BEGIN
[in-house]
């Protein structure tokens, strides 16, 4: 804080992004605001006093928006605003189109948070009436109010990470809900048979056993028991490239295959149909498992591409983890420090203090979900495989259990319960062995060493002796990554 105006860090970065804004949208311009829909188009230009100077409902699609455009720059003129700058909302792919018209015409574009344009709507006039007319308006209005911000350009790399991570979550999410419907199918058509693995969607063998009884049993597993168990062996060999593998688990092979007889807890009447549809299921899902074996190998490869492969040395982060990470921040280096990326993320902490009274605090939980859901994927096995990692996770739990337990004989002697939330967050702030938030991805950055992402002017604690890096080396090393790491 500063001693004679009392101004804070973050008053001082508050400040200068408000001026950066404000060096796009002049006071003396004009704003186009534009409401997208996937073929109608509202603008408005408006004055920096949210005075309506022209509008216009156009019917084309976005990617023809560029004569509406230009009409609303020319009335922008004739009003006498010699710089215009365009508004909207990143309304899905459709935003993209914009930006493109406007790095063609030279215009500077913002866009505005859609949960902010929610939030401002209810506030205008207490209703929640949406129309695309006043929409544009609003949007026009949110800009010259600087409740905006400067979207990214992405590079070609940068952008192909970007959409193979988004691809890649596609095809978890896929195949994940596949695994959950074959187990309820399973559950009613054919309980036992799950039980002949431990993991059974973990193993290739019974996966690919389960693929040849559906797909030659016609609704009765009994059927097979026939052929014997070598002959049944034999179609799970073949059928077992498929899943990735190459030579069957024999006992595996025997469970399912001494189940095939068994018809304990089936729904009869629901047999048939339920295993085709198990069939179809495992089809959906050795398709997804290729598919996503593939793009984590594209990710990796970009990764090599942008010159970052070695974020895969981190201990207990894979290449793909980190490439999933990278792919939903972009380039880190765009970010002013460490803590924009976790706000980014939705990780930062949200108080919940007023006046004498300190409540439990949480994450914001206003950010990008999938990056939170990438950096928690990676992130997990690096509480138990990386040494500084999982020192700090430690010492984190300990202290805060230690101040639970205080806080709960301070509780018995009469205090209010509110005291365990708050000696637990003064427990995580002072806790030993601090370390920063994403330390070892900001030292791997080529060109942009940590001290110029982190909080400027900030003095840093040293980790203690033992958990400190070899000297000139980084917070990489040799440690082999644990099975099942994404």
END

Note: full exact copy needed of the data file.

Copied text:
[in-house]
């Protein structure tokens, strides 16, 4: 804080992004605001006093928006605003189109948070009436109010990470809900048979056993028991490239295959149909498992591409983890420090203090979900495989259990319960062995060493002796990554 105006860090970065804004949208311009829909188009230009100077409902699609455009720059003129700058909302792919018209015409574009344009709507006039007319308006209005911000350009790399991570979550999410419907199918058509693995969607063998009884049993597993168990062996060999593998688990092979007889807890009447549809299921899902074996190998490869492969040395982060990470921040280096990326993320902490009274605090939980859901994927096995990692996770739990337990004989002697939330967050702030938030991805950055992402002017604690890096080396090393790491 500063001693004679009392101004804070973050008053001082508050400040200068408000001026950066404000060096796009002049006071003396004009704003186009534009409401997208996937073929109608509202603008408005408006004055920096949210005075309506022209509008216009156009019917084309976005990617023809560029004569509406230009009409609303020319009335922008004739009003006498010699710089215009365009508004909207990143309304899905459709935003993209914009930006493109406007790095063609030279215009500077913002866009505005859609949960902010929610939030401002209810506030205008207490209703929640949406129309695309006043929409544009609003949007026009949110800009010259600087409740905006400067979207990214992405590079070609940068952008192909970007959409193979988004691809890649596609095809978890896929195949994940596949695994959950074959187990309820399973559950009613054919309980036992799950039980002949431990993991059974973990193993290739019974996966690919389960693929040849559906797909030659016609609704009765009994059927097979026939052929014997070598002959049944034999179609799970073949059928077992498929899943990735190459030579069957024999006992595996025997469970399912001494189940095939068994018809304990089936729904009869629901047999048939339920295993085709198990069939179809495992089809959906050795398709997804290729598919996503593939793009984590594209990710990796970009990764090599942008010159970052070695974020895969981190201990207990894979290449793909980190490439999933990278792919939903972009380039880190765009970010002013460490803590924009976790706000980014939705990780930062949200108080919940007023006046004498300190409540439990949480994450914001206003950010990008999938990056939170990438950096928690990676992130997990690096509480138990990386040494500084999982020192700090430690010492984190300990202290805060230690101040639970205080806080709960301070509780018995009469205090209010509110005291365990708050000696637990003064427990995580002072806790030993601090370390920063994403330390070892900001030292791997080529060109942009940590001290110029982190909080400027900030003095840093040293980790203690033992958990400190070899000297000139980084917070990489040799440690082999644990099975099942994404």